eMarketer principal analysts at Insider Intelligence Debra Aho Williamson, Andrew Lipsman, Nicole Perrin, and Jillian Ryan discuss the biggest challenges facing marketers today, and how to tackle them. They then talk about Apple delaying its major privacy update, Snapchat running ads inside "Minis," ecommerce marketers' reliance on Facebook ads, and a new job title that came out of the pandemic.

Jenny Rothenberg, director of growth at Morning Brew, discusses the importance of maintaining a human connection with readers, how brands can stay true to their missions, and what we can learn from Morning Brew’s exceptional growth.

With wide disparities in consumers’ balance sheets, there’s less variation than one might expect in the incidence of financial anxiety, which has percolated up the income scale.

The US telecom industry has long been an advertising behemoth. While the telecom space has fewer companies than any of the other industries we track, these players are almost all huge spenders.

"Volatility" has been the watchword of the pandemic in regards to programmatic display ad buying. Nicolas Bidon, CEO of Xaxis, joins eMarketer principal analyst at Insider Intelligence Nicole Perrin to discuss what the programmatic media firm has experienced in recent months, and what's coming as targeting and attribution challenges mount.

Roughly seven in 10 (71.2%) US ad and marketing executives think it’s at least somewhat unlikely that in-person business events, including conferences and large industry shows, will take place by the end of 2020.

During the pandemic and ensuing lockdowns, fewer people commuted to work daily, and many local businesses cut their marketing budgets as they fought to stay open. These conditions have strained the radio advertising market.

Audio advertisers have no problem showing that their ads were listened to, but they face difficulty in proving whether their ads affected listeners’ behavior.

eMarketer principal analysts Debra Aho Williamson and Mark Dolliver, and forecasting analyst at Insider Intelligence Eric Haggstrom discuss Facebook's recent decision on political ads and how brands can reach social users over the coming months. They then talk about Facebook's plans to limit ads on pages, how this year's events have changed Gen Z's relationship with brands, and why Americans still pay for live TV.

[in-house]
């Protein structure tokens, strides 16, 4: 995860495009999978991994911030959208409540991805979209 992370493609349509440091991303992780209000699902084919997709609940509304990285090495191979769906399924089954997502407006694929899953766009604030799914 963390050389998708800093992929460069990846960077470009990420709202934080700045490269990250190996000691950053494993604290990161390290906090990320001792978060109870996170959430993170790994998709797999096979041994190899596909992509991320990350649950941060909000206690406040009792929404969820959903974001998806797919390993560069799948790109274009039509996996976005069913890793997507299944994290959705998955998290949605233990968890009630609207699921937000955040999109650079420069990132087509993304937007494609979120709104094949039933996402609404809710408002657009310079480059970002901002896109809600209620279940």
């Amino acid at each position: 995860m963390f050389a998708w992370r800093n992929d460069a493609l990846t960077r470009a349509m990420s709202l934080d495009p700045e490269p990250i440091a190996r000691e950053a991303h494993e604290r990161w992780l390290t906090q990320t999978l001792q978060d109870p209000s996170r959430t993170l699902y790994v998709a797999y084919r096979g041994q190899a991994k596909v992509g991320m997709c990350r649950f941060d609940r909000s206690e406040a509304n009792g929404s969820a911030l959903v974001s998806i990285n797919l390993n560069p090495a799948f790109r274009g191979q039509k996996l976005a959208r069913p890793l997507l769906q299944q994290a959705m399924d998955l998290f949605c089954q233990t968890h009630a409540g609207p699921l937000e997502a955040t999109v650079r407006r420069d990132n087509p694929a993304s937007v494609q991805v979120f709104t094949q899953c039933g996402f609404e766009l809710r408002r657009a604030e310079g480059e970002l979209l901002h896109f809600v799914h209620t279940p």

Speaking with authenticity is a trait that people don’t often associate with brands and marketers. They are, after all, always trying to sell—and the pandemic hasn’t stopped them.

US history has seen plenty of recessions. But a recession during which consumers are largely confined to their homes for weeks on end and afraid to set foot in stores when they do venture out? That’s something new. And there’s a mix of commonality and difference in the ways different income groups have responded to this weird set of circumstances.

According to our latest estimates for over-the-top (OTT) video services in the US, Disney+ will have 72.4 million users this year, representing 32.1% of OTT viewers.

Business Insider Intelligence research analyst Daniel Keyes and eMarketer principal analyst at Insider Intelligence Andrew Lipsman discuss the future of grocery and why Instacart is leading the charge. They then talk about lululemon's magical Q2, what Amazon's latest wearable can do that others can't, and how Peloton's new equipment fits into its overall strategy.

The lockdown heightened consumers' awareness of brands that could meet their needs, particularly within digital channels. This had led to an increased degree of brand switching.

eMarketer principal analyst Mark Dolliver, junior analyst Blake Droesch and vice president of content studio at Insider Intelligence Paul Verna discuss how to recreate those water cooler moments in the digital world, how much Super Bowl LV commercials are going for, watching Instagram Stories on Facebook, parents' more positive view of devices, the number of Facebook Watch viewers, the difference between frugal and cheap, what you didn't notice about that double rainbow, and more.

We forecast that US digital radio ad spending will shrink from $4.48 billion in 2019 to $3.72 billion this year, a 17.0% decrease.